Featured Research

from universities, journals, and other organizations

B12 injection not proven to increase energy, metabolism

Date:
May 13, 2014
Source:
Loyola University Health System
Summary:
Feeling sluggish? Gaining weight? What you need is a shot in the arm, claim advertisers for trendy vitamin B12 injections. Don’t let marketers needle you. “If medical testing confirms that an individual has a vitamin B12 deficiency, a vitamin B12 supplement will help. But if a B12 deficiency has not been identified by a physician or primary care doctor, there is no need to waste energy and money on B12 shots,” says a clinical dietitian.

Vitamin B12 shots are only effective if you have been medically diagnosed with a deficiency, says Ashley Barrient, registered dietitian, Loyola University Health System.
Credit: Image courtesy of Loyola University Health System

Feeling sluggish? Gaining weight? What you need is a shot in the arm, claim advertisers for trendy vitamin B12 injections.

Related Articles


Don't let marketers needle you.

"If medical testing confirms that an individual has a vitamin B12 deficiency, a vitamin B12 supplement will help. But if a B12 deficiency has not been identified by a physician or primary care doctor, there is no need to waste energy and money on B12 shots," says Ashley Barrient, clinical dietitian, Loyola Center for Metabolic Surgery & Bariatric Care.

Symptoms of vitamin B12 deficiency include:

  • fatigue weakness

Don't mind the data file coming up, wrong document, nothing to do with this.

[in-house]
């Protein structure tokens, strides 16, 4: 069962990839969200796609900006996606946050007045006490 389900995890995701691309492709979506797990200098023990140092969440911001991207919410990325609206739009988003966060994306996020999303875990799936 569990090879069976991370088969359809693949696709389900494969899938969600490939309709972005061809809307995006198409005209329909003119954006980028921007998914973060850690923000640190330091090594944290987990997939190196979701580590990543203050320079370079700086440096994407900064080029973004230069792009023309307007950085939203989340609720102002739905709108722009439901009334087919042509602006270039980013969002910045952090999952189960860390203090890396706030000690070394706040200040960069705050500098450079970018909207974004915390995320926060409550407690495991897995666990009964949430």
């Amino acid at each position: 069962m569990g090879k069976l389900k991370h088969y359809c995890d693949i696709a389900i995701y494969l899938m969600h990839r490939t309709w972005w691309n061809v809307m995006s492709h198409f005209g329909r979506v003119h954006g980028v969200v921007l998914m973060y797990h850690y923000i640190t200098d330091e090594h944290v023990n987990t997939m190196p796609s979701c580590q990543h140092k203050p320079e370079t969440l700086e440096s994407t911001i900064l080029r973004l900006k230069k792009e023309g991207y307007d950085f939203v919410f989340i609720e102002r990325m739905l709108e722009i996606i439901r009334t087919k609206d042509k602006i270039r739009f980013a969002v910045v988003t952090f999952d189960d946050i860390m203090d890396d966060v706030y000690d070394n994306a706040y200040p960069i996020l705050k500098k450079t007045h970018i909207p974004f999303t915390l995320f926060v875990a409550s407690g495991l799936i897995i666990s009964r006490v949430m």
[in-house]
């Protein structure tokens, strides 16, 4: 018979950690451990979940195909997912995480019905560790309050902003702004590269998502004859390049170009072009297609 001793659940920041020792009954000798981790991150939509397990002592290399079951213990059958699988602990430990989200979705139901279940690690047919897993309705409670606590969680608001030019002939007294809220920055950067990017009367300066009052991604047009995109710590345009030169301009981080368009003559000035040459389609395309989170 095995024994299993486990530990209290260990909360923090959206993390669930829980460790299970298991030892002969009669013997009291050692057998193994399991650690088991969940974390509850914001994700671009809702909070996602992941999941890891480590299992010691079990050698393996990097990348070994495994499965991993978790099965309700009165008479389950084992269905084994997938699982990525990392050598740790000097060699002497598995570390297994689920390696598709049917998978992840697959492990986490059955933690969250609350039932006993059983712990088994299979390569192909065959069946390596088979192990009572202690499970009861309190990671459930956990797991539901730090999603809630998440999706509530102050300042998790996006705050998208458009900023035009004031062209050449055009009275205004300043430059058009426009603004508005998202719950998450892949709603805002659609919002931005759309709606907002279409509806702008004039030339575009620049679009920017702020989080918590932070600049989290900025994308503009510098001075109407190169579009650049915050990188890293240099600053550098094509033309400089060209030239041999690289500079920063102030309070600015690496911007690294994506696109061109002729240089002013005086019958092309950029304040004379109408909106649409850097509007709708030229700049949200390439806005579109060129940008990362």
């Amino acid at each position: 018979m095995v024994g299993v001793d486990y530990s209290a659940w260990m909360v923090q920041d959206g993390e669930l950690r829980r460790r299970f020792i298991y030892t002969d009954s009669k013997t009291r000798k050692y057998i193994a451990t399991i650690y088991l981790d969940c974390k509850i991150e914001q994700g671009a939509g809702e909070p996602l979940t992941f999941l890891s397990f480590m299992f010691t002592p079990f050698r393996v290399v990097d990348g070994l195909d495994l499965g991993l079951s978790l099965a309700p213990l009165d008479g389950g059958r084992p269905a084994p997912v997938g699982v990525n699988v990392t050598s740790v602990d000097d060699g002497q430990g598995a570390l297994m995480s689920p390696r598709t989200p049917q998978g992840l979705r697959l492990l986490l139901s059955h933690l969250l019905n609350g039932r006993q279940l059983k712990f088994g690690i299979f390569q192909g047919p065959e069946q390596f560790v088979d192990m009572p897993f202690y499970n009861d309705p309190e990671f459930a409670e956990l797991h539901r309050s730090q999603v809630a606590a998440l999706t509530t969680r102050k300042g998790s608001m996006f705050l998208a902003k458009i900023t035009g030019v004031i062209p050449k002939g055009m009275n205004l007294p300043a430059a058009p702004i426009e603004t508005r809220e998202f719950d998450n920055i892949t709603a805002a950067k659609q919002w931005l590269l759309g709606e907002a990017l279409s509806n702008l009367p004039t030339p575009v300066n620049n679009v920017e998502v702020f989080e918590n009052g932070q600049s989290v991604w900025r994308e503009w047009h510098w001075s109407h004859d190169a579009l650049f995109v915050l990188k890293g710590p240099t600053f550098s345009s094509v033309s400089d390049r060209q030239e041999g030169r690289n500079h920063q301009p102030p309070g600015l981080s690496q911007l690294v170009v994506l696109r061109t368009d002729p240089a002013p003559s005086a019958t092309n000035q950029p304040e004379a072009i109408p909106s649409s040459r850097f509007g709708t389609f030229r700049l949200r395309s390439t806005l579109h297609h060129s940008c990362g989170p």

• sore tongue tingling and numbness in fingers and toes
  • difficulty walking
  • depression/mood change
  • memory loss

"Fatigue, weakness and many of the symptoms of B12 deficiency are also symptoms of other nutrient deficiencies and medical conditions," says Barrient. "Visit your physician and discuss your symptoms before self-diagnosing and self-treating."

Vitamin B12 is water-soluble and when taken in excess, the body eliminates what it does not need. "The good news is that vitamin B12 is not stored in the body and does not build up toxicity like some other vitamins can when taken in excess through unnecessary supplementation," says Barrient. "The kidneys will remove what your body cannot use and excrete the excess through your urine."

Vitamin B12 injections offered through non-medical providers can run from $14 upwards of $50. "If you are not vitamin B12 deficient, these injections are not a good investment," says Barrient. "Milk, eggs, fish, poultry, and certain fortified cereals are excellent sources of vitamin B12 and focusing on increasing your intake through better eating is free and easy."

If a vitamin B12 deficiency is confirmed through medical testing, receiving injections from a medical provider has the benefit of not only potentially being safer but also covered by certain medical insurance.

"Your physician and dietitian are the best sources for the identification and treatment of a true nutrient deficiency, and within our Bariatric Clinic at Loyola the Physician and Dietitian work collaboratively to ensure patients achieve and maintain an optimal nutrition status throughout their weight loss journey," says Barrient. At the Loyola Center for Metabolic Surgery & Bariatric Care, Barrient counsels morbidly obese patients on diet and nutrition before, during and after surgical and non-surgical weight-loss programs. "Some of our patients are found to be deficient in vitamin B12 and through our Physician prescribing appropriate vitamin B12 supplementation to correct the deficiency, some individuals note an improvement in energy level. If a deficiency does not exist, supplementing vitamin B12 will likely not have the same positive effect."